If overlapping is allowed, it can be done in linear time (in the size of the input string).
Let's define the concept of maximal palindrome:
A maximal palindrome of radius k of a string S is a substring S' such that
- starting from the centre, S' reads the same k characters in both directions
- but not for k+1 characters
- k > 1 (so a single character is not a palindrome)
for example, if
S = banana, then
S' = anana is a maximal palindrome of radius 2.
A maximal palindrome is a maximal palindrome of radius k for some k.
For example, if
S = banana,
"anana", are all its maximal palindromes.
Using maximal palindromes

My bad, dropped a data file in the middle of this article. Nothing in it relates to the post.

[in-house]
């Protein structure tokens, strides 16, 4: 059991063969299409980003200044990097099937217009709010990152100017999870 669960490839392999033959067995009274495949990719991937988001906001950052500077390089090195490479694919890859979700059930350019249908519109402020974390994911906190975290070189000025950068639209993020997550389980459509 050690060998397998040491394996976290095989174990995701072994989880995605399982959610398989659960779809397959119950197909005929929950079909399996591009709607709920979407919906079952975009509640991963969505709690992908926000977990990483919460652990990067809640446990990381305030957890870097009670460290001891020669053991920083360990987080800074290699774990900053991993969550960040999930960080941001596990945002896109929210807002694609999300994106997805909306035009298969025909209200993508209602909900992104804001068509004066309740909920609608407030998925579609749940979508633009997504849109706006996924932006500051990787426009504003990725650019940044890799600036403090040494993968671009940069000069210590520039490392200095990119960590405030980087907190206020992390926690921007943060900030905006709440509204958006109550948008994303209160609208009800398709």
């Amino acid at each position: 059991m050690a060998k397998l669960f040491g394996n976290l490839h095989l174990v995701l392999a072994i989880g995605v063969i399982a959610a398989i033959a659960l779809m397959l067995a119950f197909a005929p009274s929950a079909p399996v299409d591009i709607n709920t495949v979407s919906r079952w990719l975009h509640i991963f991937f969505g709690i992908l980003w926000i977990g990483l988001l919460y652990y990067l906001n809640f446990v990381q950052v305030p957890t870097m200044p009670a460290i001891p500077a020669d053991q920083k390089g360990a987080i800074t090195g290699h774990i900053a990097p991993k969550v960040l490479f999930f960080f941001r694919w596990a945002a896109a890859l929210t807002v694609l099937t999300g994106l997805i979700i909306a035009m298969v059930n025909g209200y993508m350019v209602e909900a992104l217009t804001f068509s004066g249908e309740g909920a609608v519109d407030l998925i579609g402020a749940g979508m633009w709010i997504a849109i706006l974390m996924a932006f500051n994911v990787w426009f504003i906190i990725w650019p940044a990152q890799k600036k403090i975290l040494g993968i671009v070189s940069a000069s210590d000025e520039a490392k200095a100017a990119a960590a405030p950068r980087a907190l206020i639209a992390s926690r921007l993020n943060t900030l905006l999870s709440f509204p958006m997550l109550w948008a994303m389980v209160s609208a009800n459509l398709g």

Now, if we could locate all maximal palindromes of a string, it would be simple to check if the whole string is a concatenation of palindromes.
S = abbaccazayaz. Its maximal palindromes are:
- abba, centered between position 2 and 3, radius = 2
- acca, centered between position 5 and 6, radius = 2
- zayaz, centered in position 10, radius = 2
so "abba" spans over [1..4], "acca" spans over [4..7], "zayaz" spans over [8..12]. Since the concatenation of this three palindromes (overlapping is permitted?) spans over the whole string, it follows that "abbaccazayaz" is concatenation of palindromes.
Computing maximal palindromes in linear time
Now, it turns out that we can locate all maximal palindromes of a string S in linear time!
The idea is to use a suffix tree for S equipped with constant-time lowest common ancestor queries.
So we can check if a string S of length m is a concatenation of palindromes in O(n) time.
* Gusfield, Dan (1997), "9.2 Finding all maximal palindromes in linear time", Algorithms on Strings, Trees, and Sequences